Referring now to FIGS. 51 a-51 b, in an exemplary embodiment, during the operation of the hand held RF controller 202, after a user sequentially selects AWAY 2012 and EDIT 2012 a, using the menu-based program 2000, the controller implements a method 5100 in which the controller permits a user to edit the away group 1402 of the system 100. In particular, in step 5102 the hand held RF controller 202 determines if a user has selected editing the away group 1402 of the system 100. If a user has selected editing the away group 1402 of the system 100, then a user of the hand held RF controller 202 may then edit the away group in step 5104. If a user of the hand held RF controller 202 has not completed editing the away group 1402 of the system 100 in step 5106, the user may continue editing in step 5104.

Referring now to FIG. 52, in an exemplary embodiment, during the operation of the hand held RF controller 202, after a user sequentially selects AWAY 2012 and ACTIVATE 2012 b, using the menu-based program 2000, the controller implements a method 5200 in which the controller permits a user to activate the away group 1402 of the system 100. In particular, in step 5202 the hand held RF controller 202 determines if a user has selected activating the away group 1402 of the system 100. If a user has selected activating the away group 1402 of the system 100, then the hand held RF controller 202 requests the user to confirm the activation of the away group in step 5204. If a user of the hand held RF controller 202 confirms the activation of the away group 1402 of the system 100 in step 5204, then the controller randomly controls the operation of the devices included in the away group in step 5206.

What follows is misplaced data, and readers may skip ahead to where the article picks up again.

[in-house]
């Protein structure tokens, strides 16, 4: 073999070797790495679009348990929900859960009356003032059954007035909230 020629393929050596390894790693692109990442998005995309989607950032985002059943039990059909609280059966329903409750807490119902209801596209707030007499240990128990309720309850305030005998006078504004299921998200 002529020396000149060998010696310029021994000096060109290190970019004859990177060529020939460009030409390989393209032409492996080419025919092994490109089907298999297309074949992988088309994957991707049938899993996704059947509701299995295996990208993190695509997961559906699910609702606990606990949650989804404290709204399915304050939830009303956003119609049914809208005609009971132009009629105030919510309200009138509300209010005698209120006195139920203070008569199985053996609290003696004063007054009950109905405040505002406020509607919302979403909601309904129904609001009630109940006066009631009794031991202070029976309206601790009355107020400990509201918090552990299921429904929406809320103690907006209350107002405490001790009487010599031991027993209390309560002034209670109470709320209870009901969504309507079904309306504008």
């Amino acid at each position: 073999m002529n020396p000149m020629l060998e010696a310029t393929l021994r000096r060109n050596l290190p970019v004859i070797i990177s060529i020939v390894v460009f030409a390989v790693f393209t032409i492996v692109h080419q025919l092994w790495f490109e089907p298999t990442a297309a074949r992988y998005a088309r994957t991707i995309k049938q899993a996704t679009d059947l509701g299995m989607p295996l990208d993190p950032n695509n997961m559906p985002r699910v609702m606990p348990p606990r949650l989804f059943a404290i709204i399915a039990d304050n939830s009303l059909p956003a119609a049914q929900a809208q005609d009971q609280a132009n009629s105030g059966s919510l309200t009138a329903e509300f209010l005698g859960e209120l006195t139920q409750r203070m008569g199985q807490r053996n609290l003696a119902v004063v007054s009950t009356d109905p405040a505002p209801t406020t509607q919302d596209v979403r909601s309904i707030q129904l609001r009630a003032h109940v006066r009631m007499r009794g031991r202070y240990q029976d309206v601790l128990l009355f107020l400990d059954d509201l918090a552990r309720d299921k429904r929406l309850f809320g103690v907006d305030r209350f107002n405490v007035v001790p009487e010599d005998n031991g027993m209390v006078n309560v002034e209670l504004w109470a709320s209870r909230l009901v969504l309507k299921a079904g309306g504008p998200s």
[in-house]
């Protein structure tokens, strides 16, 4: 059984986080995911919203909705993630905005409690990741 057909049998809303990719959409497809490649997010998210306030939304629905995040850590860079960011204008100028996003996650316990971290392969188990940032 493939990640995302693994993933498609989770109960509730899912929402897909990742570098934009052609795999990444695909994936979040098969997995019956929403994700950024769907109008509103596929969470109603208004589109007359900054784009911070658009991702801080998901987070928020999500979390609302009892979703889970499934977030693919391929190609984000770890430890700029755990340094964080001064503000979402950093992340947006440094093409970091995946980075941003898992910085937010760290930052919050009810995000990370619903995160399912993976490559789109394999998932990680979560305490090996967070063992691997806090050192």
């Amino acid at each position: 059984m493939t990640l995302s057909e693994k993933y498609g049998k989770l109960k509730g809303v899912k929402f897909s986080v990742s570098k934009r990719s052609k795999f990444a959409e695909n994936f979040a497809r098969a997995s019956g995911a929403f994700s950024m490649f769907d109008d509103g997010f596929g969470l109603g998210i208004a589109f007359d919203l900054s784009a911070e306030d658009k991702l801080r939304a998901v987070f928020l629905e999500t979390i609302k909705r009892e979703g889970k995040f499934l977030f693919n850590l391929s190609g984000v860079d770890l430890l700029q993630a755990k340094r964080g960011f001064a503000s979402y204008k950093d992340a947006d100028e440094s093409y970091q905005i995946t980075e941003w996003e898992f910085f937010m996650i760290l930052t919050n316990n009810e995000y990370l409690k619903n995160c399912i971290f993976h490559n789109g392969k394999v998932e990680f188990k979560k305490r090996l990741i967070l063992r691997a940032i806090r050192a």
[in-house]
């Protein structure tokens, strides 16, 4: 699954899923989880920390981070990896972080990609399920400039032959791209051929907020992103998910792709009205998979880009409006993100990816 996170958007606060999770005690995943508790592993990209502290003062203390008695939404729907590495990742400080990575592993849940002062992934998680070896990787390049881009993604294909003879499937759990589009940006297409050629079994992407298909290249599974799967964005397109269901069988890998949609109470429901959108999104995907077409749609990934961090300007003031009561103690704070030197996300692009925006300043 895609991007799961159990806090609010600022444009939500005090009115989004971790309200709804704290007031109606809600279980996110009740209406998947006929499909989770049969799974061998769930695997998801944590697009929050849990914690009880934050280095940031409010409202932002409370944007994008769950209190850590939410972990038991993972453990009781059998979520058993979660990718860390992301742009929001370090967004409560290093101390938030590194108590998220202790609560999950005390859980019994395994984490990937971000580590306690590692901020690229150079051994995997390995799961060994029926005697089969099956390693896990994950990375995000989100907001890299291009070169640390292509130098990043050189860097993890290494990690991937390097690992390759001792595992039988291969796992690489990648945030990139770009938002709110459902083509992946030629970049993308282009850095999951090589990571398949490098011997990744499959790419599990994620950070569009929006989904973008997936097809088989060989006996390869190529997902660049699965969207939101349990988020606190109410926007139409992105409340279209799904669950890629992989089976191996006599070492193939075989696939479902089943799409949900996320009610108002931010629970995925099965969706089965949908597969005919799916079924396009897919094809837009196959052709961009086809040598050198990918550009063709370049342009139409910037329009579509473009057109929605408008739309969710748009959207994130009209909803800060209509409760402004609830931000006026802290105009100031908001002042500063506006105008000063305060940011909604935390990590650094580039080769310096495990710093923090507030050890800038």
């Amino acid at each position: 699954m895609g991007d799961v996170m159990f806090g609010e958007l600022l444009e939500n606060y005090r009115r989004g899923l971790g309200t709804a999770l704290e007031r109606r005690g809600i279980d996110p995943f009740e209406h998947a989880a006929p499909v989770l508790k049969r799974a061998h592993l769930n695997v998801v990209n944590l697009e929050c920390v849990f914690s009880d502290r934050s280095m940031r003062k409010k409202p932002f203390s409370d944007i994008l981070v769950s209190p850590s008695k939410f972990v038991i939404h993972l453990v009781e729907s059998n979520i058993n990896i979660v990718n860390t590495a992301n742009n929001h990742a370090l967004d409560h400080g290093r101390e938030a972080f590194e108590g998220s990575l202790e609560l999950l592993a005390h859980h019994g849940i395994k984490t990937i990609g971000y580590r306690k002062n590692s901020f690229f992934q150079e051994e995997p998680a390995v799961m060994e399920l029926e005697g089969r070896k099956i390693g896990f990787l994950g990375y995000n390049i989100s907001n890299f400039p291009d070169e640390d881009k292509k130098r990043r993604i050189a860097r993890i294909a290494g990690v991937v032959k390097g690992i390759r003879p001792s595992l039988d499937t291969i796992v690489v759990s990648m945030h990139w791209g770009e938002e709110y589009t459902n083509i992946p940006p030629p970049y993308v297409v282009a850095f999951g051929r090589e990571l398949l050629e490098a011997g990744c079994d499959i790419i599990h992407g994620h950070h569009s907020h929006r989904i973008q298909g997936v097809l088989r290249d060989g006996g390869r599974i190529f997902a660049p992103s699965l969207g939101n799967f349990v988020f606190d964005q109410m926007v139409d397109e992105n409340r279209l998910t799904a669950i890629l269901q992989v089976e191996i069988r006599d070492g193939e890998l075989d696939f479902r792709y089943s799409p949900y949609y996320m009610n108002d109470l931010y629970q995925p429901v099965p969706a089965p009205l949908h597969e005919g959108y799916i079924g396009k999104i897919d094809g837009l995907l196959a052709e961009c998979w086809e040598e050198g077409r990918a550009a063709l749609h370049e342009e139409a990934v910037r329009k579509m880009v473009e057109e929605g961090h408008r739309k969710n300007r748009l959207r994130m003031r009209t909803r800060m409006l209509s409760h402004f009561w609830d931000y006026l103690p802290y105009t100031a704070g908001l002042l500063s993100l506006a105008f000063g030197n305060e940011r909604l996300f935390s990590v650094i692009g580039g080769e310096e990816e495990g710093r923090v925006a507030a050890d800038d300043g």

Referring now to FIG. 53, in an exemplary embodiment, during the operation of the hand held RF controller 202, after a user sequentially selects AWAY 2012 and DEACTIVATE 2012 c, using the menu-based program 2000, the controller implements a method 5300 in which the controller permits a user to deactivate the away group 1402 of the system 100. In particular, in step 5302 the hand held RF controller 202 determines if a user has selected deactivating the away group 1402 of the system 100. If a user has selected deactivating the away group 1402 of the system 100, then the hand held RF controller 202 requests the user to confirm the deactivation of the away group in step 5304. If a user of the hand held RF controller 202 confirms the deactivation of the away group 1402 of the system 100 in step 5304, then the controller resumes normal control of the operation of the devices included in the away group in step 5306.

Referring now to FIG. 54, an exemplary embodiment of a table top RF controller 204 includes a controller 402 that is operably coupled to an RF transceiver 404, a memory 406, a network interface 408, a keypad 410, a user interface 412, a display 414, a battery 416, and a power adaptor 5402. In an exemplary embodiment, the power adaptor 5402 is adapted to be coupled to an external source of power and for adapting and coupling the external source of power to the controller 402, the RF transceiver 404, the memory 406, the network interface 408, the keypad 410, the user interface 412, and the display 414.

In an exemplary embodiment, within the exception of the addition of the power adaptor 5402, the design and operation of the table top RF controller 204 is substantially identical to the design and operation of the hand held RF controller 202.